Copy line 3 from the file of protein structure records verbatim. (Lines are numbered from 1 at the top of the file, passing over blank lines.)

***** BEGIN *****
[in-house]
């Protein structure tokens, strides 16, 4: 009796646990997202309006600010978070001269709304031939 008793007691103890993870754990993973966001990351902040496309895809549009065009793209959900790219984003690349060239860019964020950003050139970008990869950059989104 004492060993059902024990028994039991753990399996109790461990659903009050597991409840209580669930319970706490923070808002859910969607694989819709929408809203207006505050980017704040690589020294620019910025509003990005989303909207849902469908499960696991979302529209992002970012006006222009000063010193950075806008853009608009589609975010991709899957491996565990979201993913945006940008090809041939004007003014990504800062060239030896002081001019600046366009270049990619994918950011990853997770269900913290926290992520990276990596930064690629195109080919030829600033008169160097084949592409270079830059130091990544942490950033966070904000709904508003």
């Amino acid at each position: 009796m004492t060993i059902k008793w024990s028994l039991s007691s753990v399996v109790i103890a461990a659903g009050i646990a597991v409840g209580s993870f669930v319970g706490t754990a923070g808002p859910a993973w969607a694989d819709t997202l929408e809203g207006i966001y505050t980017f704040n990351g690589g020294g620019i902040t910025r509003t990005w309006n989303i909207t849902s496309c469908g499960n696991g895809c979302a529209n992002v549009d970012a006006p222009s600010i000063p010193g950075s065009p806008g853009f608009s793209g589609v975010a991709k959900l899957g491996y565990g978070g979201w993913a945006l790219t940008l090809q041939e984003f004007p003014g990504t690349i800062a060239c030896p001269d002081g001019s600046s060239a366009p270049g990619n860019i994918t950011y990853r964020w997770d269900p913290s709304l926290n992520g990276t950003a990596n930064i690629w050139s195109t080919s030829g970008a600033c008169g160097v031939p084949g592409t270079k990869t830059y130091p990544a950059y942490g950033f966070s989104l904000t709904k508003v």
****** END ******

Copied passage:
């Amino acid at each position: 009796m004492t060993i059902k008793w024990s028994l039991s007691s753990v399996v109790i103890a461990a659903g009050i646990a597991v409840g209580s993870f669930v319970g706490t754990a923070g808002p859910a993973w969607a694989d819709t997202l929408e809203g207006i966001y505050t980017f704040n990351g690589g020294g620019i902040t910025r509003t990005w309006n989303i909207t849902s496309c469908g499960n696991g895809c979302a529209n992002v549009d970012a006006p222009s600010i000063p010193g950075s065009p806008g853009f608009s793209g589609v975010a991709k959900l899957g491996y565990g978070g979201w993913a945006l790219t940008l090809q041939e984003f004007p003014g990504t690349i800062a060239c030896p001269d002081g001019s600046s060239a366009p270049g990619n860019i994918t950011y990853r964020w997770d269900p913290s709304l926290n992520g990276t950003a990596n930064i690629w050139s195109t080919s030829g970008a600033c008169g160097v031939p084949g592409t270079k990869t830059y130091p990544a950059y942490g950033f966070s989104l904000t709904k508003v």